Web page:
Injustice After Dark (tag-team contest/part 3)

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Status: Finished  |  Genre: Literary Fiction  |  House: Booksie Classic
For Minusthematt's Tag-team contest.

Submitted: July 19, 2011

A A A | A A A

Submitted: July 19, 2011



Part 3

By partner 1 (GG)

It became sunrise when I was on my knees while searching for my hard disk--unfortunately, whomsoever broke into my apartment has gotten what they were looking for. My hard disk contains documents related to old cases--from second-degree manslaughter to mob killing, from kidnapping to molestation, and so on. It took me a while to search my apartment, anything of major importance that could have been stolen from a man--perhaps it was more than one?

I turned on my desktop computer even without the CPU, yet nothing but blank. Without the CPU there was no way I could confirm if there were other files I must've saved by accident pertaining to old court cases. I laid inertly on the living room's sofa, surveyed the untidy place--papers, books, clothes, glasswares, all of them spattered on the floor. I only had less than six hours left before heading to court for my current case. I stared as the sun gradually arose above the horizon--my heart was racing ever so violently.

All of a sudden, it startled me when the phone rang. It rang and rang until I was in total lethargy due to the ache in my shoulder. I thought about what could have possibly hurt me if it wasn't the bullet charged by the anonymous man I met at the park--the feeling had me wondered for too long, and I was still uncomfortable to check the part of my shoulder that was aching.

The phone continued to ring, but I let my mind brainstorming of a possible someone whom I know or a fellow colleague. It's been past fifteen minutes when I finally arose from the sofa, headed to the kitchen counter, and grabbed the receiver. The calling ID read "UNKNOWN NUMBER".

"Hello," I asked. "Who's this?" Silence came alive, but I could slightly hear the breathing of someone on the other end of the line. The person said nothing still. I continued. "Who isthis?"

"I was wondering when you would answer," came a woman's voice. "What took you so long to answer, Mr. Kenny Pollock?" Her mentioning my name put me in a more difficult position--the problem was that I don't know who this woman was. Could she be responsible for breaking into my apartment, I don't know.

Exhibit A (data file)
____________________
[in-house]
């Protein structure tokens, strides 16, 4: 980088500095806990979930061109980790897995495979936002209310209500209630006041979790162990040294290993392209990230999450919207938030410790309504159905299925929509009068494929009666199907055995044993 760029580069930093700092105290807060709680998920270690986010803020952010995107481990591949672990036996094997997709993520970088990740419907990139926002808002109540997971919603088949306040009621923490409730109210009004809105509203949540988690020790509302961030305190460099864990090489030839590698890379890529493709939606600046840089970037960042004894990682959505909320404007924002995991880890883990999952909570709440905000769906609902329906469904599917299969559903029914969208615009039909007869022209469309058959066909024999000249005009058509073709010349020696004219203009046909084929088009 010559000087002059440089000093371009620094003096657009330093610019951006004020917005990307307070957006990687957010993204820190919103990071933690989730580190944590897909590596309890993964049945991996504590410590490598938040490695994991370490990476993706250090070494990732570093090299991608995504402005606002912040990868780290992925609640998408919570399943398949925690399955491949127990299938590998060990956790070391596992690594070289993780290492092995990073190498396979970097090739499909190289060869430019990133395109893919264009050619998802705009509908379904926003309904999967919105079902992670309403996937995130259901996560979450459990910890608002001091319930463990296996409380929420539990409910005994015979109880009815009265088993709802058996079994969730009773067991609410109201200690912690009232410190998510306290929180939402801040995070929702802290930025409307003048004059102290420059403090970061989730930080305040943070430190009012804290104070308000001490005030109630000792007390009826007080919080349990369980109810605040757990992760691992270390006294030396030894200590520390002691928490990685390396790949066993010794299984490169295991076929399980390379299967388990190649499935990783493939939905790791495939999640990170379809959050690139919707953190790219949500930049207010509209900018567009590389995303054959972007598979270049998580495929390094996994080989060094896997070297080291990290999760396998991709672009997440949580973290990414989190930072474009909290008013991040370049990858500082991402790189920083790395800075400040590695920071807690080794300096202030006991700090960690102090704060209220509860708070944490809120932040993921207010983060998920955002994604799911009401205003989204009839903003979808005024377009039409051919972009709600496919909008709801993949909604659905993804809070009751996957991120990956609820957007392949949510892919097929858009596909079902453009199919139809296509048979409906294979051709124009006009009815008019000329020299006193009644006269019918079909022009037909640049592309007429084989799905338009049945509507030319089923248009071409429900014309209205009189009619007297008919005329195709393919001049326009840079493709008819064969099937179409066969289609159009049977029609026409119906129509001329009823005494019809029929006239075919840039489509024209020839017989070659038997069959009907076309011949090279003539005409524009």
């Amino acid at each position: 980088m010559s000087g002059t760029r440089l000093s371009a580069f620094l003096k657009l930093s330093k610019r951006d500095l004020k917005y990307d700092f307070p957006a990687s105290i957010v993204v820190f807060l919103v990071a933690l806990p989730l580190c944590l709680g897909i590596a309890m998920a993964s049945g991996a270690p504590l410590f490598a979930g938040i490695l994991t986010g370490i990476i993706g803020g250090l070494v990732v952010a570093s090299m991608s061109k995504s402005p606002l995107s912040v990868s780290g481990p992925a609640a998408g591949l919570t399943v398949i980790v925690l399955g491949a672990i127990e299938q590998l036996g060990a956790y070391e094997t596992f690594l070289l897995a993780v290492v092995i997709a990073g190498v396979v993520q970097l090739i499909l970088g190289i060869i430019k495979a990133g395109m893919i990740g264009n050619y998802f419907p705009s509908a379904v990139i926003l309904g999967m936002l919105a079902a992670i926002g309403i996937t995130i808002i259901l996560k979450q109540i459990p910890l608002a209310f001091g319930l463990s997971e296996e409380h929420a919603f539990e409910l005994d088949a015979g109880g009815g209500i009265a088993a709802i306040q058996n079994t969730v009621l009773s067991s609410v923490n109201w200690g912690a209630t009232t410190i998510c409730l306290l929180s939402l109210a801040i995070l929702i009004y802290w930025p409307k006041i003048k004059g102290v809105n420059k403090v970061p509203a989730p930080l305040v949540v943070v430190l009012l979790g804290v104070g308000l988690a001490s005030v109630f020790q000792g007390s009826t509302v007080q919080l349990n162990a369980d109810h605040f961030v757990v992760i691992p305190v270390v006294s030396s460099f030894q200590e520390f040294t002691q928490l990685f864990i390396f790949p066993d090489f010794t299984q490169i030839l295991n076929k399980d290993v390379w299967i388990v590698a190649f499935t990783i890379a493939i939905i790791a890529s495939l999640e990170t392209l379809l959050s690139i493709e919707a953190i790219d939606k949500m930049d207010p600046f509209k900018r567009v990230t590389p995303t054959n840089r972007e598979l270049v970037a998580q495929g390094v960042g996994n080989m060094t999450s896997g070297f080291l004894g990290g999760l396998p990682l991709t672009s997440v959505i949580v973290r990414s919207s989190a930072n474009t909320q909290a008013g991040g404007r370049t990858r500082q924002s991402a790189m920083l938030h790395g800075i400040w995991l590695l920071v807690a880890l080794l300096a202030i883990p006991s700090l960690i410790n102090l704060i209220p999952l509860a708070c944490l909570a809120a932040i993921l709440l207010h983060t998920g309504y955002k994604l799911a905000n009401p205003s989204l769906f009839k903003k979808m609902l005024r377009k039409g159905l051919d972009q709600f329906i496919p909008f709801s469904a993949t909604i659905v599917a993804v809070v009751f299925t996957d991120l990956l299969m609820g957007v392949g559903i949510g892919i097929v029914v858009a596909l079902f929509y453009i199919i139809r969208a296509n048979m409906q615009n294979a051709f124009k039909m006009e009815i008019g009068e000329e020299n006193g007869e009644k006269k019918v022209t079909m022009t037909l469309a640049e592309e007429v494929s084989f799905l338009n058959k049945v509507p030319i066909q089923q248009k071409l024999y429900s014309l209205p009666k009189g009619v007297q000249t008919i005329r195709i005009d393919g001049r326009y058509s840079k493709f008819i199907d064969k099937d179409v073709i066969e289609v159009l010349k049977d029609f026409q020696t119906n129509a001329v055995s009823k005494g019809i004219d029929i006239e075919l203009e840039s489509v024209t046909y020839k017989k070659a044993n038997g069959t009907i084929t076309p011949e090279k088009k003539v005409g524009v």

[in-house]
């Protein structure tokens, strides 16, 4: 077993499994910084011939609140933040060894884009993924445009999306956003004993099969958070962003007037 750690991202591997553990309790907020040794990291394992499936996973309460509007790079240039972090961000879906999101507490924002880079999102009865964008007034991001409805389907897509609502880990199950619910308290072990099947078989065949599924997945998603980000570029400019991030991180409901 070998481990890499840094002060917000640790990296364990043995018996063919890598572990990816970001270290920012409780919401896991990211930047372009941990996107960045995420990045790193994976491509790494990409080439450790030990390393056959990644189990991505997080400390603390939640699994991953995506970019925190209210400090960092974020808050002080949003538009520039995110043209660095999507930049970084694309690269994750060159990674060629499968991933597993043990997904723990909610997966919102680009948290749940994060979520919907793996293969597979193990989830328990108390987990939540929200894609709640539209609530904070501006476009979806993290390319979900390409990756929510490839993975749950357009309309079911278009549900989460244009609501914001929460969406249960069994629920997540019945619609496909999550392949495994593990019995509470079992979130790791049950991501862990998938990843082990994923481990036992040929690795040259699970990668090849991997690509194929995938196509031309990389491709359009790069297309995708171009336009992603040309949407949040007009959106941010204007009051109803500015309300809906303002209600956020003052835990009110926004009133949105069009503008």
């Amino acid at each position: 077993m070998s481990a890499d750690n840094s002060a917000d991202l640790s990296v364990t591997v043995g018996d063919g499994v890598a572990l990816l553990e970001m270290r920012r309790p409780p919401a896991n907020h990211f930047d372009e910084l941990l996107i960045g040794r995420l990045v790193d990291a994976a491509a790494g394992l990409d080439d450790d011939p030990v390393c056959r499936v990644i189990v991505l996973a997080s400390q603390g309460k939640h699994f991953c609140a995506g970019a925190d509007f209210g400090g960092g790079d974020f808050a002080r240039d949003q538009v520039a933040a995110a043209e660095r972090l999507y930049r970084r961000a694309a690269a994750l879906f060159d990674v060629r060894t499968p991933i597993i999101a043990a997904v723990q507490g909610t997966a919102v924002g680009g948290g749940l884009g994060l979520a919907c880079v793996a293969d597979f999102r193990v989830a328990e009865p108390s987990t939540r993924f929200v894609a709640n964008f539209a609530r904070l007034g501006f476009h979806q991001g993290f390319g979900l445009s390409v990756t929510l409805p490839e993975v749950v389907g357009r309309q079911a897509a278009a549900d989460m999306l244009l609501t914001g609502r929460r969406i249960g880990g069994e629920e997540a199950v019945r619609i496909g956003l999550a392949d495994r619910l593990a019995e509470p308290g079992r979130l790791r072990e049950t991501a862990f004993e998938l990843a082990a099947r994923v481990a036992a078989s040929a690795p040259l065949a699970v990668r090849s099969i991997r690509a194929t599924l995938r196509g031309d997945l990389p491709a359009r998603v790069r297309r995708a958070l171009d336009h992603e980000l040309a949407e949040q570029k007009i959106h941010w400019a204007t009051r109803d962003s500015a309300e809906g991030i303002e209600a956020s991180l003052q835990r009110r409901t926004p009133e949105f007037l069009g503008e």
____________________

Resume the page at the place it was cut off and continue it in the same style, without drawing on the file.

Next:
"May I ask who's speaking?" I said. Silence came again between us. The woman began.

"Can you identify me by my voice?"

"No," I said, thinking the stupid reason behind her asking such.

"Good! That's good!" She said, as if expecting not a hint of her to be recognized. "I have what belongs to you, Mr. Pollock. Your hard disk and flash drive. I know all about you--Everything. I would like to speak to you about a--"

"Why did you break into my apartment? I will call the cops right n--"

"You didn't let me finnish, Mr. Pollock," the woman interrupted me after I did so to her. "It's rude to interrupt a lady. It's definitely something every man ought to learn to perfect--to respect women." I remained silent, running hastily to my bedroom for my cell phone, just as I intended to dial 911. "If you're calling the feds I will burn your resources, including the affidavit for your next court case, which I believe starts at 1:00pm today."

My heart had a weird beating rhythm after she mentioned about the court case. I remained shocked for a while, knowing I was in a vulnerable position, with my index finger halted from pressing the "9" button on my cell phone.

"I know you. You're not too stupid to risk everything for a case. You need the affidavit from your witness to win the case--it's the only way. But of course, there are also other important documents which are vital to few of your oldest unresolved cases. You'd have to start from scratch again, only if you don't do as I say." I felt the sweat running down my cheek. I knew I needed to shower after a night of running.

"What do you want?" I finally asked.

"As I was about to say earlier, I would like to make a trade."